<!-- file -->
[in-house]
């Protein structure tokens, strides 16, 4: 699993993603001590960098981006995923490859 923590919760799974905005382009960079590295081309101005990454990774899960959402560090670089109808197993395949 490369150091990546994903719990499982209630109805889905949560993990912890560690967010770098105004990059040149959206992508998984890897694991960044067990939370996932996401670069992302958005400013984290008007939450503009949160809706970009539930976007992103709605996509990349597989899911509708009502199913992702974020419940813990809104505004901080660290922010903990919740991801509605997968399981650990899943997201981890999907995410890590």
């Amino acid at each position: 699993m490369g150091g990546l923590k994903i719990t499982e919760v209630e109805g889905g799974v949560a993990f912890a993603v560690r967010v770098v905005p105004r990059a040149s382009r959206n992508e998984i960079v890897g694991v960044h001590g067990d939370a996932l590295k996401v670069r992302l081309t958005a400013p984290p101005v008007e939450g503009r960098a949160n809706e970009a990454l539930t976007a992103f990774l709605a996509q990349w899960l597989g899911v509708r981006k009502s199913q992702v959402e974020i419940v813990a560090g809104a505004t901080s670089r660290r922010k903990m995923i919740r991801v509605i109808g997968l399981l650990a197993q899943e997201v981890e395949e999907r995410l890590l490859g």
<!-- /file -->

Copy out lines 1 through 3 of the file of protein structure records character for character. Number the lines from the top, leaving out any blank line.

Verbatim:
[in-house]
């Protein structure tokens, strides 16, 4: 699993993603001590960098981006995923490859 923590919760799974905005382009960079590295081309101005990454990774899960959402560090670089109808197993395949 490369150091990546994903719990499982209630109805889905949560993990912890560690967010770098105004990059040149959206992508998984890897694991960044067990939370996932996401670069992302958005400013984290008007939450503009949160809706970009539930976007992103709605996509990349597989899911509708009502199913992702974020419940813990809104505004901080660290922010903990919740991801509605997968399981650990899943997201981890999907995410890590």
């Amino acid at each position: 699993m490369g150091g990546l923590k994903i719990t499982e919760v209630e109805g889905g799974v949560a993990f912890a993603v560690r967010v770098v905005p105004r990059a040149s382009r959206n992508e998984i960079v890897g694991v960044h001590g067990d939370a996932l590295k996401v670069r992302l081309t958005a400013p984290p101005v008007e939450g503009r960098a949160n809706e970009a990454l539930t976007a992103f990774l709605a996509q990349w899960l597989g899911v509708r981006k009502s199913q992702v959402e974020i419940v813990a560090g809104a505004t901080s670089r660290r922010k903990m995923i919740r991801v509605i109808g997968l399981l650990a197993q899943e997201v981890e395949e999907r995410l890590l490859g």